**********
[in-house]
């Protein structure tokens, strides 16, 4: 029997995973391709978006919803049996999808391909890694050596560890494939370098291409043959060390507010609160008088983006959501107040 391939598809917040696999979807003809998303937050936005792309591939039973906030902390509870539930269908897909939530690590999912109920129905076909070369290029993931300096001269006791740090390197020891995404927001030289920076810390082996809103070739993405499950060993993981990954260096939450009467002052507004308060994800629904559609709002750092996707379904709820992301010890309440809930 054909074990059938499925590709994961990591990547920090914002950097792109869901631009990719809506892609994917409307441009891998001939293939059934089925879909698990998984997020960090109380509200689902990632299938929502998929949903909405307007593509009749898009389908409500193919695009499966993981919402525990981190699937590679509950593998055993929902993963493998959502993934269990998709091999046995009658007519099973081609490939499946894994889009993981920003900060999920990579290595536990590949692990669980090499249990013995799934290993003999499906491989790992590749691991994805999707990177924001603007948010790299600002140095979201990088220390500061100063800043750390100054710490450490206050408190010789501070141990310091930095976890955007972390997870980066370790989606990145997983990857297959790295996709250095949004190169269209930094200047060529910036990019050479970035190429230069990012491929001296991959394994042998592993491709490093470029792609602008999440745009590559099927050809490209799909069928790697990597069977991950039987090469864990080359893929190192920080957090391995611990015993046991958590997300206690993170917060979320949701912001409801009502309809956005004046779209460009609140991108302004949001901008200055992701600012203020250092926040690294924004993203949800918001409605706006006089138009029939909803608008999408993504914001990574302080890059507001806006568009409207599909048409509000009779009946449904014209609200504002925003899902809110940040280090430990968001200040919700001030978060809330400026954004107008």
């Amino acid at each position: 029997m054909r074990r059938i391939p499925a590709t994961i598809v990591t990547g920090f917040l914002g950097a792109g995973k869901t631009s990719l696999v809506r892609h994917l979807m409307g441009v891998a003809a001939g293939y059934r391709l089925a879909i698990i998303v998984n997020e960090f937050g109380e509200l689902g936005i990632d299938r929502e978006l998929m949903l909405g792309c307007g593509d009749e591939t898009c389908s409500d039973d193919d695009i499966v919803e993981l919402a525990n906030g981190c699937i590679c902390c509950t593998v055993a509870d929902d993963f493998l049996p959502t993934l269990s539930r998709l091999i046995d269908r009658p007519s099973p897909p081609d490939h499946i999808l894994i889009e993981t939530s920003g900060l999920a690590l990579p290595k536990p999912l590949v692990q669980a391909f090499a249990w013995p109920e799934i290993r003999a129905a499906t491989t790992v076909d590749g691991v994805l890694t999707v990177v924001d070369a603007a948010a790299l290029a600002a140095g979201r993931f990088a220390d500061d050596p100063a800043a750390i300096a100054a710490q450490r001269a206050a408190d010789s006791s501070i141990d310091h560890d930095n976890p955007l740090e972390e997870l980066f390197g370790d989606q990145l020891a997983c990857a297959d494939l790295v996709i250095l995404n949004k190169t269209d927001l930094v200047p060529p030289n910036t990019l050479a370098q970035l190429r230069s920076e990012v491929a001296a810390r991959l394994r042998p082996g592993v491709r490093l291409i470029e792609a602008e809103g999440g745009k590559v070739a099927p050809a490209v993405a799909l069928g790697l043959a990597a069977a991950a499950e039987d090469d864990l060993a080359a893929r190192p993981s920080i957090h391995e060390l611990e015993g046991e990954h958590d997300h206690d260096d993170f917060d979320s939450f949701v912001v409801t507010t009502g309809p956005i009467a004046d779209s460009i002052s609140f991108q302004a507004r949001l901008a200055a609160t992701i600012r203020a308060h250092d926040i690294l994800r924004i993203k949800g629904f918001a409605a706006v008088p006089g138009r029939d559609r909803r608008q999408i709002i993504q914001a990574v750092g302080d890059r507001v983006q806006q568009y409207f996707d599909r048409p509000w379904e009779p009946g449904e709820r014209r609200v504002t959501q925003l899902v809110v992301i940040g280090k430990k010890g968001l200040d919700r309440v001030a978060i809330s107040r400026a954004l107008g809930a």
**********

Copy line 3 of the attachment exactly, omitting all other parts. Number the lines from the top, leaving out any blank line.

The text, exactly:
């Amino acid at each position: 029997m054909r074990r059938i391939p499925a590709t994961i598809v990591t990547g920090f917040l914002g950097a792109g995973k869901t631009s990719l696999v809506r892609h994917l979807m409307g441009v891998a003809a001939g293939y059934r391709l089925a879909i698990i998303v998984n997020e960090f937050g109380e509200l689902g936005i990632d299938r929502e978006l998929m949903l909405g792309c307007g593509d009749e591939t898009c389908s409500d039973d193919d695009i499966v919803e993981l919402a525990n906030g981190c699937i590679c902390c509950t593998v055993a509870d929902d993963f493998l049996p959502t993934l269990s539930r998709l091999i046995d269908r009658p007519s099973p897909p081609d490939h499946i999808l894994i889009e993981t939530s920003g900060l999920a690590l990579p290595k536990p999912l590949v692990q669980a391909f090499a249990w013995p109920e799934i290993r003999a129905a499906t491989t790992v076909d590749g691991v994805l890694t999707v990177v924001d070369a603007a948010a790299l290029a600002a140095g979201r993931f990088a220390d500061d050596p100063a800043a750390i300096a100054a710490q450490r001269a206050a408190d010789s006791s501070i141990d310091h560890d930095n976890p955007l740090e972390e997870l980066f390197g370790d989606q990145l020891a997983c990857a297959d494939l790295v996709i250095l995404n949004k190169t269209d927001l930094v200047p060529p030289n910036t990019l050479a370098q970035l190429r230069s920076e990012v491929a001296a810390r991959l394994r042998p082996g592993v491709r490093l291409i470029e792609a602008e809103g999440g745009k590559v070739a099927p050809a490209v993405a799909l069928g790697l043959a990597a069977a991950a499950e039987d090469d864990l060993a080359a893929r190192p993981s920080i957090h391995e060390l611990e015993g046991e990954h958590d997300h206690d260096d993170f917060d979320s939450f949701v912001v409801t507010t009502g309809p956005i009467a004046d779209s460009i002052s609140f991108q302004a507004r949001l901008a200055a609160t992701i600012r203020a308060h250092d926040i690294l994800r924004i993203k949800g629904f918001a409605a706006v008088p006089g138009r029939d559609r909803r608008q999408i709002i993504q914001a990574v750092g302080d890059r507001v983006q806006q568009y409207f996707d599909r048409p509000w379904e009779p009946g449904e709820r014209r609200v504002t959501q925003l899902v809110v992301i940040g280090k430990k010890g968001l200040d919700r309440v001030a978060i809330s107040r400026a954004l107008g809930a």